“Go!” Hanna screamed.

  Aria jammed her key in the Subaru’s ignition, and the car sputtered to life. She did a quick three-point turn and sped away.

  “Oh my God, oh my God,” Emily sobbed.

  “Keep driving,” Spencer growled, peering out the back window at the whirling lights on top of the ambulance. Two EMTs jumped out of the ambulance and carefully maneuvered down the hill. “We can’t let them see us.”

  Hanna swiveled around and stared out the window. All kinds of emotions knifed through her. Relief, definitely—at least Madison would get help. But the regret was like a vise around her throat. Had moving Madison made her worse? What had just happened?

  A low sob burst from her lips. She put her head in her hands and felt the tears come.

  Emily started crying, too. So did Aria.

  “Stop it, guys,” Spencer snapped, though tears were running down her cheeks as well. “The EMTs will take care of her. She’s probably fine.”

  “But what if she’s not fine?” Aria cried. “What if we paralyzed her?”

  “I was just trying to do the right thing by driving her home!” Hanna moaned.

  “We know.” Emily hugged her tight. “We know.”

  As the Subaru wound around the hairpin turns, there was something else everyone wanted to say but didn’t dare: At least no one will know about this. The accident had happened on a desolate stretch of road. They’d gotten away from the accident before anyone had seen.

  They were safe.

  The girls waited for the accident to hit the news: CAR CAREENS OFF EMBANKMENT ON REEDS LANE, they imagined the headlines would read. The story might recount the girl’s high blood-alcohol level and how badly the car had been smashed up. But what else would the reporters say? What if Madison was paralyzed? What if she remembered she hadn’t been driving, or even remembered the girls moving her?

  All the next day, each of them sat by the TV, checked their phones for breaking news, and kept the radio on low, on alert. But no news came.

  A day passed, and then another. Still nothing. It was like the crash had never happened. On the third morning, Hanna got in her car and drove slowly down Reeds Lane, wondering if she’d imagined the whole thing. But no, there was the bent guardrail. There were the skid marks in the mud and a few shards of glass on the forest floor.

  “Maybe her family was really embarrassed about what happened and made a deal with the cops to keep it quiet,” Spencer suggested when Hanna called her to express her uneasiness at the lack of news. “Remember Nadine Rupert, Melissa’s friend? One night, when they were seniors, Nadine got drunk and wrapped her car around a tree. She was fine, but her family begged the cops to keep the DUI a secret, and they did. Nadine was out of school for a month getting rehab, but she told everyone she was at a spa retreat instead. Later, though, she got drunk again and told Melissa the truth.”

  “I just wish I knew if she’s hurt,” Hanna said in a small voice.

  “I know.” Spencer sounded worried. “Let’s call the hospital.”

  They did, on three-way, but since Hanna didn’t know Madison’s last name, the nurses couldn’t give them any information. Hanna hung up the phone, staring into space. Then she went on the website for Penn State—which was the school Madison said she attended—and did a search for her, hoping she’d find her last name that way. But there were quite a few Madisons in the sophomore class, way too many to go through one by one.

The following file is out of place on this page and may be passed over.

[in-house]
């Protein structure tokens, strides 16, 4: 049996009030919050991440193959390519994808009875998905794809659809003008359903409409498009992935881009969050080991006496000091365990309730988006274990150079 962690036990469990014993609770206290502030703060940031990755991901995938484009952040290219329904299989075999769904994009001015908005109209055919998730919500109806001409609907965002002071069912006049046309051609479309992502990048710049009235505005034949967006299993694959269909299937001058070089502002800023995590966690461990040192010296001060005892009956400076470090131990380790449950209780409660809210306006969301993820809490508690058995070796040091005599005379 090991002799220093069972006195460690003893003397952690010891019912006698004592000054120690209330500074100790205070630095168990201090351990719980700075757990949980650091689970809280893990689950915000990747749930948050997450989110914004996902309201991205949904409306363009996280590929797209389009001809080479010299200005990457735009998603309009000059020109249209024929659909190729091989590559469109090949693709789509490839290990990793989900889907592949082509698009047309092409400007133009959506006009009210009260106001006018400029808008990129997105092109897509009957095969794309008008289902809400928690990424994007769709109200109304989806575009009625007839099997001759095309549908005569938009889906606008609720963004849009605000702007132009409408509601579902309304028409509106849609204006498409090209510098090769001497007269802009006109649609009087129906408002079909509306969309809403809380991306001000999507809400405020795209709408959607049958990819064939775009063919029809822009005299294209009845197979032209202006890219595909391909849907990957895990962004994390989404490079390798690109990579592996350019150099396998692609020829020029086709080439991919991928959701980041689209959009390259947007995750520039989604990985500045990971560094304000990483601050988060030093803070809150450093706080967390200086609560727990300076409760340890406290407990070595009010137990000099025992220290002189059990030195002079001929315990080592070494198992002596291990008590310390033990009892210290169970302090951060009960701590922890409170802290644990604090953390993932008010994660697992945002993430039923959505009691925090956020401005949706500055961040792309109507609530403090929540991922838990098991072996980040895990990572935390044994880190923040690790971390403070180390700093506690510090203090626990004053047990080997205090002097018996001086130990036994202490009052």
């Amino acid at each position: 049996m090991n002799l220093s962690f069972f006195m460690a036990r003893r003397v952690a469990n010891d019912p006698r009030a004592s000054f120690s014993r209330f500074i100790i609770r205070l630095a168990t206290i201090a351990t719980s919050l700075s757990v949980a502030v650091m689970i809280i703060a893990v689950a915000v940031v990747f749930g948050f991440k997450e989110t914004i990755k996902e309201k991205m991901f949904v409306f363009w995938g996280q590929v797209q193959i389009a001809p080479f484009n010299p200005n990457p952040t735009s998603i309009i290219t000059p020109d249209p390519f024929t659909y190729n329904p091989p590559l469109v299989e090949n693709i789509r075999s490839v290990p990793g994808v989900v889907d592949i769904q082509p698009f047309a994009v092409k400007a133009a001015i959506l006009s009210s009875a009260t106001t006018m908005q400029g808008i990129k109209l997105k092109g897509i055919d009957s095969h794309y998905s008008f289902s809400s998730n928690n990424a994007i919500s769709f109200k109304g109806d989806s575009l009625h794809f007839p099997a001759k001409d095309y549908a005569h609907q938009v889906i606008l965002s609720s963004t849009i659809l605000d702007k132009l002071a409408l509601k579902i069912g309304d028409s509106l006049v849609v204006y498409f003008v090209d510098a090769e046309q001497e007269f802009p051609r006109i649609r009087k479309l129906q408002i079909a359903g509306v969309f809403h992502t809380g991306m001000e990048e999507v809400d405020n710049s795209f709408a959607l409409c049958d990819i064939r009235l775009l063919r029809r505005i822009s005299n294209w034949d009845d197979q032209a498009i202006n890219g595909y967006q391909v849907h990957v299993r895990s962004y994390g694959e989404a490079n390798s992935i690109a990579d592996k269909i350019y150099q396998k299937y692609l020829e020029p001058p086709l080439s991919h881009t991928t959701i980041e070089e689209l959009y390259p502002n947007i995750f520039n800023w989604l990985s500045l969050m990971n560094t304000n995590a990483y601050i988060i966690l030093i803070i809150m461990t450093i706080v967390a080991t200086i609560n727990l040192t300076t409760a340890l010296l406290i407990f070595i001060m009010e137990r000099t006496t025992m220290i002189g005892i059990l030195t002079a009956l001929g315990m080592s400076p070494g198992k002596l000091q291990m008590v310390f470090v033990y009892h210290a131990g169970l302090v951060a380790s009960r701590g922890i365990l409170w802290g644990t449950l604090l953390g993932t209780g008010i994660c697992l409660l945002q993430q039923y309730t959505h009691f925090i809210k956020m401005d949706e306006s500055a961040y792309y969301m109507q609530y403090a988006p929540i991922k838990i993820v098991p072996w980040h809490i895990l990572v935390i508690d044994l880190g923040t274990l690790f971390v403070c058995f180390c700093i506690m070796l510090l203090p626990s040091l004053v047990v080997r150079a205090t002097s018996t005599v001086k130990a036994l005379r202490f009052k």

Would she feel better if she came forward and confessed? But even if she explained that another car had come out of nowhere, knocking her off the road, no one would believe her—they’d assume she’d been as wasted as Madison. The cops wouldn’t congratulate her for being honest, either—they’d haul her off to jail. They’d also realize that she’d needed help moving Madison and had had to recruit her friends. They’d be in trouble, too.

  Stop thinking about it, Hanna decided resolutely. Her family want
ed to make it go away, and you should do the same. So she went to the mall. She tanned poolside at the country club. She avoided her stepsister, Kate, and was a bridesmaid in her father’s wedding to Isabel, wearing a hideous green dress. Eventually, she stopped thinking about Madison and the accident every second of the day. The crash hadn’t been her fault, after all, and Madison was probably fine. It wasn’t like she knew Madison, anyway. She’d probably never see her again.

  Little did Hanna know that Madison was connected to someone they all knew very well—someone who hated them, in fact. And if that someone knew what they all had done, terrible things might happen. Acts of retribution. Revenge. Torture. That very person might take it upon himself—or herself—to become the very thing all four girls feared most.

  A new—and far more frightening—A.



  On a blustery Monday morning in late March, Spencer Hastings stared into the vintage Louis Vuitton trunk on her queen-sized bed. It was packed full of things for her upcoming journey on the Rosewood Day Prep Eco Cruise to the Caribbean, a combination of class trip and environmental-science seminar. Using the trunk was a long-standing good-luck tradition: It had once belonged to Regina Hastings, Spencer’s great-great-grandmother. Regina had bought a first-class reservation on the Titanic but decided to stay in Southampton for a few extra weeks and take the next steamer out.

  As Spencer tossed a third bottle of sunscreen onto the top of the pile, her phone let out a bloop. A text bubble appeared on the screen from Reefer Fredericks. Hey buddy, it said. What are you up to?

  Spencer found Reefer’s number in her contacts list and dialed it. “I’m packing for the trip,” she said when he answered on the first ring. “You?”

  “Just putting some last-minute things together,” Reefer answered. “But I’m bummed. I can’t find my Speedo.”